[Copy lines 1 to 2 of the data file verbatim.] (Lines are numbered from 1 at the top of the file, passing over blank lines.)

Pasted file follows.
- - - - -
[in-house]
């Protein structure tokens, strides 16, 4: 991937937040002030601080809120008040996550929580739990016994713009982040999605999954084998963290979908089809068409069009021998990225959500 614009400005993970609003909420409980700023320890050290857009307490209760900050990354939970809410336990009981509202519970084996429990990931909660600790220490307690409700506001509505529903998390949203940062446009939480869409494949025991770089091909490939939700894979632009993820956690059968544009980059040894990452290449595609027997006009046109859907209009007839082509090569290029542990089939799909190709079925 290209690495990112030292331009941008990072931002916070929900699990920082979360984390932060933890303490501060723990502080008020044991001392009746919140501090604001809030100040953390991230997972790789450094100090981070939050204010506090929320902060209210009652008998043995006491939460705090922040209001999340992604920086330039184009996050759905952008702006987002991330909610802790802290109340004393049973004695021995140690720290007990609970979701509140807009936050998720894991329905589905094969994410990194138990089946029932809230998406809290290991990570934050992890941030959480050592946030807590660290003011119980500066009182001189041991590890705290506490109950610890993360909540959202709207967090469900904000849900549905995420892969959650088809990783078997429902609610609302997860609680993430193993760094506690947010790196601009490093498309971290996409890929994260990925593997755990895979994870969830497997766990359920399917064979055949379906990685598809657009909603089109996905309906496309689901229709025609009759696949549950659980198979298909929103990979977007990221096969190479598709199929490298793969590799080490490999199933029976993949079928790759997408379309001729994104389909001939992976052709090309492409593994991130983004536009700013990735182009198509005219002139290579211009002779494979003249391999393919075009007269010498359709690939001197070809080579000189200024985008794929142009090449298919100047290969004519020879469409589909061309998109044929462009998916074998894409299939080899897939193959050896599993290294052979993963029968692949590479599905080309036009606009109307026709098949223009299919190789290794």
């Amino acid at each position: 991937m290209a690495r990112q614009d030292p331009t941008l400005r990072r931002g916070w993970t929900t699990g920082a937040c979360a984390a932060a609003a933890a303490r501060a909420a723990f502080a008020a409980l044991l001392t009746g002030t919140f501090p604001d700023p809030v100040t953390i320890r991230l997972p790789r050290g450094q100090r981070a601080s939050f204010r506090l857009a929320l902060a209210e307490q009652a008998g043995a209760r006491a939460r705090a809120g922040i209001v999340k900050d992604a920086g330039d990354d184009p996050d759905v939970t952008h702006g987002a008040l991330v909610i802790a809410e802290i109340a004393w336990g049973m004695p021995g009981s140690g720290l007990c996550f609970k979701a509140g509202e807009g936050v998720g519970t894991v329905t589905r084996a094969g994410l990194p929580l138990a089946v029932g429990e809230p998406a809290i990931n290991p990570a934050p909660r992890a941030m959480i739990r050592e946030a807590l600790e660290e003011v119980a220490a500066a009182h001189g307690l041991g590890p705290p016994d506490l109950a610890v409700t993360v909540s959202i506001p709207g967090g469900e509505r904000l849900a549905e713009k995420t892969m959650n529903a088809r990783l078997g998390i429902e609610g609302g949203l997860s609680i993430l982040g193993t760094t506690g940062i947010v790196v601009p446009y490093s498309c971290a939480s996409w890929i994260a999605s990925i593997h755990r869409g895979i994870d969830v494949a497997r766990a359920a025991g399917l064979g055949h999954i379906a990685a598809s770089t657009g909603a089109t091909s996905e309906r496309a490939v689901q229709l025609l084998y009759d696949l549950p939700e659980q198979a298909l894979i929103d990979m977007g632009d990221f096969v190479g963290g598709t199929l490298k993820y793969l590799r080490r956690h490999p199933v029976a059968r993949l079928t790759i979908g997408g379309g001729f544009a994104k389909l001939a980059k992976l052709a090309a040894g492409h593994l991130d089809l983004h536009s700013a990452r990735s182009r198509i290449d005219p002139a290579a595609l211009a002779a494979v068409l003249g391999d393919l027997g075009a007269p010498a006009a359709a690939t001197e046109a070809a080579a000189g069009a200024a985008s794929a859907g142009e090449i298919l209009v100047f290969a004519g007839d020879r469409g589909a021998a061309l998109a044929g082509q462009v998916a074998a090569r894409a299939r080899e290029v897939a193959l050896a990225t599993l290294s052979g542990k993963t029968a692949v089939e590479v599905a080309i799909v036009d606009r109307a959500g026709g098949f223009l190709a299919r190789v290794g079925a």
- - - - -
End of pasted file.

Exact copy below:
[in-house]
């Protein structure tokens, strides 16, 4: 991937937040002030601080809120008040996550929580739990016994713009982040999605999954084998963290979908089809068409069009021998990225959500 614009400005993970609003909420409980700023320890050290857009307490209760900050990354939970809410336990009981509202519970084996429990990931909660600790220490307690409700506001509505529903998390949203940062446009939480869409494949025991770089091909490939939700894979632009993820956690059968544009980059040894990452290449595609027997006009046109859907209009007839082509090569290029542990089939799909190709079925 290209690495990112030292331009941008990072931002916070929900699990920082979360984390932060933890303490501060723990502080008020044991001392009746919140501090604001809030100040953390991230997972790789450094100090981070939050204010506090929320902060209210009652008998043995006491939460705090922040209001999340992604920086330039184009996050759905952008702006987002991330909610802790802290109340004393049973004695021995140690720290007990609970979701509140807009936050998720894991329905589905094969994410990194138990089946029932809230998406809290290991990570934050992890941030959480050592946030807590660290003011119980500066009182001189041991590890705290506490109950610890993360909540959202709207967090469900904000849900549905995420892969959650088809990783078997429902609610609302997860609680993430193993760094506690947010790196601009490093498309971290996409890929994260990925593997755990895979994870969830497997766990359920399917064979055949379906990685598809657009909603089109996905309906496309689901229709025609009759696949549950659980198979298909929103990979977007990221096969190479598709199929490298793969590799080490490999199933029976993949079928790759997408379309001729994104389909001939992976052709090309492409593994991130983004536009700013990735182009198509005219002139290579211009002779494979003249391999393919075009007269010498359709690939001197070809080579000189200024985008794929142009090449298919100047290969004519020879469409589909061309998109044929462009998916074998894409299939080899897939193959050896599993290294052979993963029968692949590479599905080309036009606009109307026709098949223009299919190789290794």